Why job adverts matter if you want a diverse workforce

January 4, 2019
job adverts matter if you want a diverse workforce

Metro Bank placed a great job advertisement on Linkedin recently. It wasn’t the contents of the job that caught my eye (although that looked interesting too). It was the footnote at the bottom.

The footnote read:

Diverse teams really are the best teams. We know that candidates (especially women, research tells us) may be put off applying for a job unless they can tick every box. We also know that ‘normal’ office hours aren’t always doable, and while we can’t accommodate every flexible working request we are happy to be asked. So if you are excited about working with us and think you can do much of what we are looking for but aren’t sure if you are 100% there yet… why not give it a whirl? Good luck!

It’s one of the best job ads I’ve read because it felt sincere.

Are organisations serious about diversity?

Employers say they want more diverse workforces. However, I often question whether this is really the case? Research tells us diverse teams are better for decision-making and have a positive impact on the bottom line. But job advertisements and the way organisations are structured haven’t particularly changed in order to make diversity happen.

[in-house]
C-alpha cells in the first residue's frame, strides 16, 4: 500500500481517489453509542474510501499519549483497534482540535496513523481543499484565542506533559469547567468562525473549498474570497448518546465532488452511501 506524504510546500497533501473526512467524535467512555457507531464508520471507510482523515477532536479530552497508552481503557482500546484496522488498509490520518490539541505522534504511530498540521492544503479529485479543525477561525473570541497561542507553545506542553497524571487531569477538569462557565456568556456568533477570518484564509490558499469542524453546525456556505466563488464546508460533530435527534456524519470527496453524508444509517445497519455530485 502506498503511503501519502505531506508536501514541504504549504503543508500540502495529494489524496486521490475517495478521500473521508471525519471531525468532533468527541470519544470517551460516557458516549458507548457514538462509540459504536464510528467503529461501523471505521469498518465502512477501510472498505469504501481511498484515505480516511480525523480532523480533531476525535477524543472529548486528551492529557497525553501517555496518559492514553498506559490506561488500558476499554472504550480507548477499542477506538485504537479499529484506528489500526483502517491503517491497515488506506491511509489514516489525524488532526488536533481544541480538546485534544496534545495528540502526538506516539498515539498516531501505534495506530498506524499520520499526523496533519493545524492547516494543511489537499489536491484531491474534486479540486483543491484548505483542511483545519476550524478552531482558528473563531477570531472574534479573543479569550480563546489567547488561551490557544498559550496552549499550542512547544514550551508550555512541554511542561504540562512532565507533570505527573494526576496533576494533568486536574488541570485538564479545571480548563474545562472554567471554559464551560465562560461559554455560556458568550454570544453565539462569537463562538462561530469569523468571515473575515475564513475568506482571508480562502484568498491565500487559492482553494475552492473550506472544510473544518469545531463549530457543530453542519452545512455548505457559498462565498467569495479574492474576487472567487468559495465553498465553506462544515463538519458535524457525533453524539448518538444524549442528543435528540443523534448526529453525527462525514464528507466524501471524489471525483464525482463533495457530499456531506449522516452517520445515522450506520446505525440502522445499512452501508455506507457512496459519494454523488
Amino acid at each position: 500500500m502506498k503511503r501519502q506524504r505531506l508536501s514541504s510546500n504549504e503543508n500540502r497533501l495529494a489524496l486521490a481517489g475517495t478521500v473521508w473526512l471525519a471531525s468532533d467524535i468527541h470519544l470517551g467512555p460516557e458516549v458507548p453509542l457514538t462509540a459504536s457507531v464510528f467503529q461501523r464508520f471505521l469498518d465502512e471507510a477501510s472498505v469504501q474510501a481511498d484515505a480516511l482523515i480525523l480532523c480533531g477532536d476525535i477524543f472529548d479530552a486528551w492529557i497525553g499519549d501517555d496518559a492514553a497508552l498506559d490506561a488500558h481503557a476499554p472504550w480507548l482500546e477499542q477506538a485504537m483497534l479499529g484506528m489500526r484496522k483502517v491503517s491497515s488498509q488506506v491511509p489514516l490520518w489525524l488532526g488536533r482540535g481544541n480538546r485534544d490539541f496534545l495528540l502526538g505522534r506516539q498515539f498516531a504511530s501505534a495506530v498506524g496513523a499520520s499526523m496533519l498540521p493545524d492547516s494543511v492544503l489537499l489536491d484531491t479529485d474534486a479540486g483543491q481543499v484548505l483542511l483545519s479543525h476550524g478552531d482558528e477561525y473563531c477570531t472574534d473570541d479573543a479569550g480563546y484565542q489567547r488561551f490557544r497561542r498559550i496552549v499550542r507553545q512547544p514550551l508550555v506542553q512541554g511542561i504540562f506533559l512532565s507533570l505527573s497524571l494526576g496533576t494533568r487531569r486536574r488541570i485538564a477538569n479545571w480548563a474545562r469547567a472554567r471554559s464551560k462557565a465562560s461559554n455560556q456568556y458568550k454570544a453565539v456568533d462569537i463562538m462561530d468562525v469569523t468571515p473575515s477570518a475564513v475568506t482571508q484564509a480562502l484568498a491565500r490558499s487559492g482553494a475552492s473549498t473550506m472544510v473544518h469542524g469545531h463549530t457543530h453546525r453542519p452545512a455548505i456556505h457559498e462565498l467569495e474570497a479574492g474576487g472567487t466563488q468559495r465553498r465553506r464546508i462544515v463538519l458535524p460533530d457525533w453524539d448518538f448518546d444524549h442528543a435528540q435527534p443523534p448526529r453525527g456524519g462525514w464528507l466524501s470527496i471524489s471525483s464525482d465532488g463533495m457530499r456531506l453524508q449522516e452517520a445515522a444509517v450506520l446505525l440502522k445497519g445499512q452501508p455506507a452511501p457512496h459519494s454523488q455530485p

Working hours, childcare costs and the gender pay gap detract women from the workforce. We are also seeing women self-selecting themselves out of the equation before they even apply for a role or feel they don’t have a right to be there.

Job ads are putting them off.

Why the language of job adverts matter if you want a diverse workforce

Research shows women will only apply for a role where they meet all of the criteria, whereas men will apply if they meet 60%. This research is widely quoted, yet job advertisements continue to be written in a way that actively discourage women from applying.

Texito, a US-based augmented writing software company uses artificial intelligence to review job descriptions. They look for masculine and feminine language and provide alternatives to words that their data shows deters women from applying. Their data highlights certain phrases like ‘manage a team’ as appealing more to men than women. Conversely, ‘develop a team’ attracts many more female candidates. They also highlight that words such as stakeholder are a barrier to ethnic minorities. After Australian company Atlassian used their software to rewrite their job advertisements, they increased the number of women in technical roles by 80% within two years.

If organisations are serious about diversifying their workforce, then they must understand that language matters. It matters within workplaces, boardrooms and when recruiting new hires.

It’s not enough to say women must become bolder when applying for roles – if we’re serious about changing the workforce, we need to speak to them directly. Job adverts matter if you want a diverse workforce.

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